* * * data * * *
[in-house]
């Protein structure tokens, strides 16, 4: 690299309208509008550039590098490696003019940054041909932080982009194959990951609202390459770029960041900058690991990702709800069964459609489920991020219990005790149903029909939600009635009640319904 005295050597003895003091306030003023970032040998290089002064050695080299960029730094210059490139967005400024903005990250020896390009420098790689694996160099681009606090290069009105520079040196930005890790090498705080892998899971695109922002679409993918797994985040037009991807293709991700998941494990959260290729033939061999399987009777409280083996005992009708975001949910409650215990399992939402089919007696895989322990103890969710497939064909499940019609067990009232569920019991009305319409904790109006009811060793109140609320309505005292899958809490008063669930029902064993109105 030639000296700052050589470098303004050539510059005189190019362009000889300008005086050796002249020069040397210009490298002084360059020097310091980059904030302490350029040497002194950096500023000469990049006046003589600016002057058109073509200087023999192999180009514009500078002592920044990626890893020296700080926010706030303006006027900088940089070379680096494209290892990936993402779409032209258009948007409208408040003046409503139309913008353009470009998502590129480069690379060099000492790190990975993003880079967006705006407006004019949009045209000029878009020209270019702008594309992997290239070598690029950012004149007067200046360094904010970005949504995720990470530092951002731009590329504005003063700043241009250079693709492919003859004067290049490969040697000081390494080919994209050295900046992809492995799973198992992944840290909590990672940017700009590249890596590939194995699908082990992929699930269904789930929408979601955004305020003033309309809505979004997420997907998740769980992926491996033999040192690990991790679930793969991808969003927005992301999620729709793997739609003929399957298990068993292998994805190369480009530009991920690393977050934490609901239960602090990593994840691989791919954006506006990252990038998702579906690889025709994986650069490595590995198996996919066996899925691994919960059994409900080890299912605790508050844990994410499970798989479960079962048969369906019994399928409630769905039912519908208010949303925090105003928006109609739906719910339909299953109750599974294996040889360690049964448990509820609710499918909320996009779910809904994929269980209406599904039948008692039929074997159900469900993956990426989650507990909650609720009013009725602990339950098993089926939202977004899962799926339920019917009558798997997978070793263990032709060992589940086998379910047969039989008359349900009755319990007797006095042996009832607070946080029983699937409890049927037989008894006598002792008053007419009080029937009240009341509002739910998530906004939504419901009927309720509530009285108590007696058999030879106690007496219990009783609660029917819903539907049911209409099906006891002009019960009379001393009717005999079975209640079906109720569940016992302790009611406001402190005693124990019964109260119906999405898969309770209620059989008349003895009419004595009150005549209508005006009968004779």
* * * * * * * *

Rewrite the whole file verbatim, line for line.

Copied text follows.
[in-house]
């Protein structure tokens, strides 16, 4: 690299309208509008550039590098490696003019940054041909932080982009194959990951609202390459770029960041900058690991990702709800069964459609489920991020219990005790149903029909939600009635009640319904 005295050597003895003091306030003023970032040998290089002064050695080299960029730094210059490139967005400024903005990250020896390009420098790689694996160099681009606090290069009105520079040196930005890790090498705080892998899971695109922002679409993918797994985040037009991807293709991700998941494990959260290729033939061999399987009777409280083996005992009708975001949910409650215990399992939402089919007696895989322990103890969710497939064909499940019609067990009232569920019991009305319409904790109006009811060793109140609320309505005292899958809490008063669930029902064993109105 030639000296700052050589470098303004050539510059005189190019362009000889300008005086050796002249020069040397210009490298002084360059020097310091980059904030302490350029040497002194950096500023000469990049006046003589600016002057058109073509200087023999192999180009514009500078002592920044990626890893020296700080926010706030303006006027900088940089070379680096494209290892990936993402779409032209258009948007409208408040003046409503139309913008353009470009998502590129480069690379060099000492790190990975993003880079967006705006407006004019949009045209000029878009020209270019702008594309992997290239070598690029950012004149007067200046360094904010970005949504995720990470530092951002731009590329504005003063700043241009250079693709492919003859004067290049490969040697000081390494080919994209050295900046992809492995799973198992992944840290909590990672940017700009590249890596590939194995699908082990992929699930269904789930929408979601955004305020003033309309809505979004997420997907998740769980992926491996033999040192690990991790679930793969991808969003927005992301999620729709793997739609003929399957298990068993292998994805190369480009530009991920690393977050934490609901239960602090990593994840691989791919954006506006990252990038998702579906690889025709994986650069490595590995198996996919066996899925691994919960059994409900080890299912605790508050844990994410499970798989479960079962048969369906019994399928409630769905039912519908208010949303925090105003928006109609739906719910339909299953109750599974294996040889360690049964448990509820609710499918909320996009779910809904994929269980209406599904039948008692039929074997159900469900993956990426989650507990909650609720009013009725602990339950098993089926939202977004899962799926339920019917009558798997997978070793263990032709060992589940086998379910047969039989008359349900009755319990007797006095042996009832607070946080029983699937409890049927037989008894006598002792008053007419009080029937009240009341509002739910998530906004939504419901009927309720509530009285108590007696058999030879106690007496219990009783609660029917819903539907049911209409099906006891002009019960009379001393009717005999079975209640079906109720569940016992302790009611406001402190005693124990019964109260119906999405898969309770209620059989008349003895009419004595009150005549209508005006009968004779």